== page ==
Whatever you call February 14 in Saudi Arabia, just don’t call it Valentine’s Day. A celebration named after a martyred Christian saint doesn’t translate well in a conservative kingdom that follows an austere interpretation of Sunni Islam. Religious police prowl for sale items associated with the holiday, which is banned despite its secular makeover in the West over the centuries. Only a fraction of the population knows much about the holiday. But enough, we report, to cause a spike in the sale of love-themed items in Riyadh every year around this time. Valentine’s Day can be brutal for people who are single, but we offer strategies for a memorable holiday, whether on your own or with friends. Psychologists say you need a plan—to pamper yourself, help someone else or otherwise embrace the day.
TODAY'S VIDEO
Fallen Star
That Was Painless
Disney said it was severing ties with Felix Kjellberg, a YouTube star with 53 million subscribers to his “PewDiePie” channel, after he posted videos with anti-Semitic jokes and Nazi imagery.
TOP STORIES
U.S.

Employers Balk at Curbs on Generous Health Plans

Followers of Cattleman Cliven Bundy Face Trials in Armed Standoffs
WORLD

North Korean Leader Kim Jong Un’s Brother Reportedly Killed in Malaysia

Trump Plans Only ‘Tweaking’ of Canada Trade Pact
BUSINESS

Trump’s Trade Policies Worry U.S. Cotton Farmers

‘Buy America’ Push Tests Steel Industry
MARKETS

U.S. Stocks Continue Record Run

The Mexican Peso: A Currency in Turmoil
NUMBER OF THE DAY
$133.29
The all-time closing high hit by Apple shares Monday, as investors bet that the 10th-anniversary iPhone expected later this year will build on renewed momentum at the world’s most valuable company after its worst stumble in years.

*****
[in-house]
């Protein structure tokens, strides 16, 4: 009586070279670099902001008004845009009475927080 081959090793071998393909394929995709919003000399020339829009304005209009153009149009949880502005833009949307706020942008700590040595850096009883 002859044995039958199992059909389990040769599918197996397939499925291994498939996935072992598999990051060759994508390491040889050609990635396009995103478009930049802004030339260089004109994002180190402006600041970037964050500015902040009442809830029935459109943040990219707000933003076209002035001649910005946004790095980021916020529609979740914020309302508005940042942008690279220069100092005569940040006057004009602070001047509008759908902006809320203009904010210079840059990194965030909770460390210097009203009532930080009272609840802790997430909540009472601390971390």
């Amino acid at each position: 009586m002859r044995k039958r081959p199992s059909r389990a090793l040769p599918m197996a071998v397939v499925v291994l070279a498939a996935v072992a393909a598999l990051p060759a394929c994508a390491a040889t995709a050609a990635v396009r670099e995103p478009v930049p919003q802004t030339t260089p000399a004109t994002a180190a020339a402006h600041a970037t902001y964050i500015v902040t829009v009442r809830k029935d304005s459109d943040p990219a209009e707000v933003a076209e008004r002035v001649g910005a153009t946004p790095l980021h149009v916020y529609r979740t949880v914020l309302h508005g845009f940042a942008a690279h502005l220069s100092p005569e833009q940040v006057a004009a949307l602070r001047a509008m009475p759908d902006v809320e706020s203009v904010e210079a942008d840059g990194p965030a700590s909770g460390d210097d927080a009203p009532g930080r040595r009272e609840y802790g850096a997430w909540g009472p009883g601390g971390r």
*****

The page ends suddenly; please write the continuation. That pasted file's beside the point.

QUOTE OF THE DAY
Everything put in the sea has to sink, so it’s much easier to pollute the deepest place in the world than the highest mountain.
Alan Jamieson, a marine ecologist at Newcastle University in the U.K., on his research with colleagues from the University of Aberdeen that shows that industrial pollutants have infiltrated even the deepest pockets of the ocean that humans rarely visit.
TODAY'S QUESTION
Going back to our story above, what are your thoughts on the Trump administration’s strategy on China? Send your comments, which we may edit before publication, to 10point@wsj.com. Please include your name and location.
—Compiled by Margaret Rawson
READER RESPONSE
Responding to yesterday’s question on Snap’s IPO, Malcolm Leigh of Texas wrote: “Cons: tremendous cash burn, no signs of profitability, daily active user slowdown and 89% of voting rights controlled by two people. Pros: 150 million daily active users, high density of young customers, cachet. Verdict: no thanks.” Tyler Kavanaugh of California said: “Snap has eyeballs, and we know that eyeballs drive value. The question will be whether or not they convert the attention into ad-based revenue, or fall flat on their face like Twitter. Their platform is more conducive to advertisements, however, and there is a lot of potential for a platform for publishers to release their stories. Also, advertising through geotags could be a hidden key to unlocking revenue. We’ll see!” And Hank Freeman of New York weighed in: “No voting rights? No strategy? No profits? No thanks.”

This daily briefing is named "The 10-Point" after the nickname conferred by the editors of The Wall Street Journal on the lead column of the legendary "What's News" digest of top stories. Technically, "10-point" referred to the size of the typeface. The type is smaller now but the name lives on.